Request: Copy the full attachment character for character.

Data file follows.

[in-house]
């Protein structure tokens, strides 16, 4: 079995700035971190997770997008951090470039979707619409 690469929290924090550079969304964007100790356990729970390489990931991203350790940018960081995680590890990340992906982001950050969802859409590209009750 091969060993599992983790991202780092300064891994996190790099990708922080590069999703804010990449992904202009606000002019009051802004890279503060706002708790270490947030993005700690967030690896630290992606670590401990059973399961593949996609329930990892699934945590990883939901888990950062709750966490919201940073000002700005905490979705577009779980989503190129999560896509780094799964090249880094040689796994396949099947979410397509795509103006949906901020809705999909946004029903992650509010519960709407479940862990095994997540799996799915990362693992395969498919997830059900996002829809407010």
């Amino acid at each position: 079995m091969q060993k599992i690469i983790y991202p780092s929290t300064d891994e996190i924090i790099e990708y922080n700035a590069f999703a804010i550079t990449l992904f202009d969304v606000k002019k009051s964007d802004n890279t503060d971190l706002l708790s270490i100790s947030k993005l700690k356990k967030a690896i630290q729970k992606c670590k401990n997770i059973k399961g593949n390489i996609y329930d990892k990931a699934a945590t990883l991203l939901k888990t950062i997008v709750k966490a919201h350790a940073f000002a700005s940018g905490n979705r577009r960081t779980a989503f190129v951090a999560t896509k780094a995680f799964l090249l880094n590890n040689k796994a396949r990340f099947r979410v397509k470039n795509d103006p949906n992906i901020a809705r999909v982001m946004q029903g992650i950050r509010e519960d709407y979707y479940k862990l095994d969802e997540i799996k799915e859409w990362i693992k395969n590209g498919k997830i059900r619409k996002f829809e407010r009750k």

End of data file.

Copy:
[in-house]
């Protein structure tokens, strides 16, 4: 079995700035971190997770997008951090470039979707619409 690469929290924090550079969304964007100790356990729970390489990931991203350790940018960081995680590890990340992906982001950050969802859409590209009750 091969060993599992983790991202780092300064891994996190790099990708922080590069999703804010990449992904202009606000002019009051802004890279503060706002708790270490947030993005700690967030690896630290992606670590401990059973399961593949996609329930990892699934945590990883939901888990950062709750966490919201940073000002700005905490979705577009779980989503190129999560896509780094799964090249880094040689796994396949099947979410397509795509103006949906901020809705999909946004029903992650509010519960709407479940862990095994997540799996799915990362693992395969498919997830059900996002829809407010």
């Amino acid at each position: 079995m091969q060993k599992i690469i983790y991202p780092s929290t300064d891994e996190i924090i790099e990708y922080n700035a590069f999703a804010i550079t990449l992904f202009d969304v606000k002019k009051s964007d802004n890279t503060d971190l706002l708790s270490i100790s947030k993005l700690k356990k967030a690896i630290q729970k992606c670590k401990n997770i059973k399961g593949n390489i996609y329930d990892k990931a699934a945590t990883l991203l939901k888990t950062i997008v709750k966490a919201h350790a940073f000002a700005s940018g905490n979705r577009r960081t779980a989503f190129v951090a999560t896509k780094a995680f799964l090249l880094n590890n040689k796994a396949r990340f099947r979410v397509k470039n795509d103006p949906n992906i901020a809705r999909v982001m946004q029903g992650i950050r509010e519960d709407y979707y479940k862990l095994d969802e997540i799996k799915e859409w990362i693992k395969n590209g498919k997830i059900r619409k996002f829809e407010r009750k």